Officially, Melipeuco wasn't founded until January 1981. But for centuries before, the Mapuche lived on this land they called Melipewco, which in MapudungĂșn means âthe meeting of four waters,â referring to the Peuco, Truful-Truful, Allipen and Sahuelche rivers, which join here. The village is in the Cordillera area of la AraucanĂa. It is the closest community to VolcĂĄn Llaima, which has recently been erupting once again. In January Melipeuco tips its hat to this mammoth, with the Feria del Llaima.
Like their ancestors, the indigenous here continue to struggle against the political and economic conquest of the âforeignâ settlers. In the 1970s, this was a hot spot for the agrarian reform movement. After the 1973 coup d'etat, a number of activists were arrested, including members of the Mapuche nation. The fight for the preservation of their lands and customs continues today.
But what draws the majority of travelers coming to Melipeuco is the natural beauty of this landscape. The village serves as a convenient base for visiting national parks and hot springs. A few lesser-known reserves are also nearby. One is Reserva Nacional Villarrica composed of 60,005 hectares of araucaria and beech forests. Within its boundaries is Nevados de Sollipulli, a dormant volcano (access only by 4x4 vehicle; Entry: free). Reserva Nacional China Muerta, 24 kilometers / 14.5 miles northeast, protects 9,727 hectares of araucaria woodlands. Mountain biking is a popular sport here (dirt road to park; Entry: free). Furthermore, Melipueco is the southern access point into Parque Nacional ConguillĂo (31 km/19 mi). Within this park are the lakes Verde and CongullĂo. The emerald waters of Laguna Verde, also called Quililo, are excellent for salmon fishing (pick up fishing license at Melipeuco's municipalidad, city hall). The native forests surrounding Laguna ConguillĂo are excellent for birdwatching.
On the way to Parque Nacional ConguillĂo are the Saltos de Truful-Truful, a two-step waterfall. The first section, near a heap of lava, is 10 meters (325 ft) high. The second step is 20 meters (750 ft) high. Another spectacular cataract is Salto CarilafquĂ©n, a 25 meter (81-ft) high cascade passing through dense vegetation of quila, nalca, beech and mosses.
With so many volcanoes around, it is no surprise that many hot springs dot the area. Termas de Balboa, aka Molulco are rustic pools with 65ÂșC (149ÂșF) water (open January-February, 25 km/15 mi southwest). At the foot of Nevados de Sollipulli, are not only thermal springs, but also geysers; there are no facilities (open January-March, 23 km/ 14 mi southwest by dirt road, 4x4 necessary). At Termas de HuechelepĂșn, crystalline waters bubble next to a wooden hut (open January-March, 25 km/15 mi southwest).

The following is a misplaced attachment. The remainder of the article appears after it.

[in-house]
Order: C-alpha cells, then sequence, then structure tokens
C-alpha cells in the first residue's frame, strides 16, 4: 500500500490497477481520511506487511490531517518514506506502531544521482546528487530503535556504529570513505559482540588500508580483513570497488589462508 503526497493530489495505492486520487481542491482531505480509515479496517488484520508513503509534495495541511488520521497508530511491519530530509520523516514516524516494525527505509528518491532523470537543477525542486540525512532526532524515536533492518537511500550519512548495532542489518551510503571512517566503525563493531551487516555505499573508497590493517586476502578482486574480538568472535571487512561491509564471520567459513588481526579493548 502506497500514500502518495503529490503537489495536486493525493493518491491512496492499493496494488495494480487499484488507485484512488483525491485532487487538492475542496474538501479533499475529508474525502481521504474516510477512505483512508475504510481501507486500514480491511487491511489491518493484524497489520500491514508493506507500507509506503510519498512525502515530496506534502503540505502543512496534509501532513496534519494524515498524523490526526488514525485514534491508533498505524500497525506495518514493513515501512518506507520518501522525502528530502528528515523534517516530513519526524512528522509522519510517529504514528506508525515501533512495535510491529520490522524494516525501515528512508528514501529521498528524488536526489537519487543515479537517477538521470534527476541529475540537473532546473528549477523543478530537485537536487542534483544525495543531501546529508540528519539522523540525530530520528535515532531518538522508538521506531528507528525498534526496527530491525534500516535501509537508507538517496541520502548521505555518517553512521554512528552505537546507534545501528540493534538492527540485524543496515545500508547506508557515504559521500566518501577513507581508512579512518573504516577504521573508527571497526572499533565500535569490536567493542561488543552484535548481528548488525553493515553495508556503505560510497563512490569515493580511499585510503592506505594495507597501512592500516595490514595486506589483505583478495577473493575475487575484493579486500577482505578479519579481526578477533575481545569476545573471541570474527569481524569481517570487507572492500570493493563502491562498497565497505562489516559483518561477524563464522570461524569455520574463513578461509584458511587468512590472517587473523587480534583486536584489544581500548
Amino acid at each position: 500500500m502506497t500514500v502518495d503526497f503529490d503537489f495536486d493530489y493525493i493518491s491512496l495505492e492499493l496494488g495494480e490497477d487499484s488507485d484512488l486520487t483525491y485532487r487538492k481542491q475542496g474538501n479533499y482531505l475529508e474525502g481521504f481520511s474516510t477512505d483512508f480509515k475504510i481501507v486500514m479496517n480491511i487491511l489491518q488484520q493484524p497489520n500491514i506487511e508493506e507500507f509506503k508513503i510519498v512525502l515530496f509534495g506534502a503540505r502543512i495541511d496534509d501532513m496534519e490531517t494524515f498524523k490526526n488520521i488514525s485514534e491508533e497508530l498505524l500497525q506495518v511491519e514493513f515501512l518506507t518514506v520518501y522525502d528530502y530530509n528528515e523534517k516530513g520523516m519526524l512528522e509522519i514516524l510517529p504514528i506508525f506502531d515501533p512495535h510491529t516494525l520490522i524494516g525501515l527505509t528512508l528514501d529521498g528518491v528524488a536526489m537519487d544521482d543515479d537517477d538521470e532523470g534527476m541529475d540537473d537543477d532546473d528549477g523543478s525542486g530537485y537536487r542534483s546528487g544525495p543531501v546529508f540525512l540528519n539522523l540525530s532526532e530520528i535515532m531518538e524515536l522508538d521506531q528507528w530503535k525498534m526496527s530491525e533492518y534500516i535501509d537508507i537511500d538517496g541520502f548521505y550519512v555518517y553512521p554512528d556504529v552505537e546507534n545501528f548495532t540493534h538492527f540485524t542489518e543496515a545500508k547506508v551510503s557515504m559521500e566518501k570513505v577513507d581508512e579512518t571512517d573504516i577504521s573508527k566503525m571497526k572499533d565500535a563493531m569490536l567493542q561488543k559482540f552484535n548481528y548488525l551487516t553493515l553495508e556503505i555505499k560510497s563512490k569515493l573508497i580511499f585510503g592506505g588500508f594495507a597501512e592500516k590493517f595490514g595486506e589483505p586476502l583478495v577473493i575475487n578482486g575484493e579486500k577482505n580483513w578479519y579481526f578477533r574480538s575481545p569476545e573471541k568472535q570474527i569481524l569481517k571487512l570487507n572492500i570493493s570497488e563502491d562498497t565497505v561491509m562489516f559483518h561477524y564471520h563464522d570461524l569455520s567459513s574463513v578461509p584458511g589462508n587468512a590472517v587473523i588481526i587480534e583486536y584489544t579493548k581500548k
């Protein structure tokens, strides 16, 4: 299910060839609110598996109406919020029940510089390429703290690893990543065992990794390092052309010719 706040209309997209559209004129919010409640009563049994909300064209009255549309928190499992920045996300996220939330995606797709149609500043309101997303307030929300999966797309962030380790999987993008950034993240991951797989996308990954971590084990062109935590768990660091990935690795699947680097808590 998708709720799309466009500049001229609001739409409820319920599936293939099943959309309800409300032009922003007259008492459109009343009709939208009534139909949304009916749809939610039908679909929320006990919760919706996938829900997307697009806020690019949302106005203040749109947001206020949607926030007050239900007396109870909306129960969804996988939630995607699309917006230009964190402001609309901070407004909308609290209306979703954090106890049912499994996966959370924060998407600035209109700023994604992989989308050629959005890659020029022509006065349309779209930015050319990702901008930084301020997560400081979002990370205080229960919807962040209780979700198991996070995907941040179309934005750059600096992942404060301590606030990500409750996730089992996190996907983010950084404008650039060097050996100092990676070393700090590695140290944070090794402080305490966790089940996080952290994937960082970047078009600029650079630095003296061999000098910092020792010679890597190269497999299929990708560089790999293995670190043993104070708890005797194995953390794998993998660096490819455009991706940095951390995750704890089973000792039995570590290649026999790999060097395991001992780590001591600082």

Services are virtually non-existent in Melipueco. There is no bank. The Oficina de InformaciĂłn TurĂstica is open only in the summer (Aguirre Cerda, between DurĂĄn and Prat). Other times of the year, consult: www.araucaniandina.com or www.sernatur.cl.
La Bait ConguillĂo (Tel.: 41-6410, E-mail: email@example.com, URL: www.labaitaconguillio.cl)
There is an artisan market on the plaza.
Hospedaje Icalma (Aguirre Cerda 729, Tel.: 09-280-8210; $10-13 per person)
HosterĂa Hue TelĂ©n (P. Aguirre Cerda 1, Tel.: 58-1203, E-mail: firstname.lastname@example.org, URL: www.araucaniandina.cl; single $20, double $40)
Centro TurĂstico Los Pioneros (1 kilometer from Melipeuco, Camino Internacional Paso Icalma, Tel.: 58-1002, E-mail: email@example.com, URL: www.araucariandina.cl; single $24, double $50)
There are also cabins and campsites out of town, especially on the road to Icalma.
Several restaurants are on Aguirre Cerda, including Pub Restaurant Ruminot (no. 496, Tel.: 58-1087), Restaurant Llaima (no. 461, Tel.: 08-508-4942), and Restaurant Juanito (no. 563).
(Altitude: 1,505 meters / feet, Population: 1,591, Phone Code: 045)
Other places nearby Melipeuco: CuracautĂn, Licanray, Ensenada, Puerto Octay, Reserva Nacional Malalcahuello-Nalcas, Parque Nacional Vicente PĂ©rez Rosales, Lago Puyehue, RalĂșn, Parque Nacional Alerce Andino and Frutillar .
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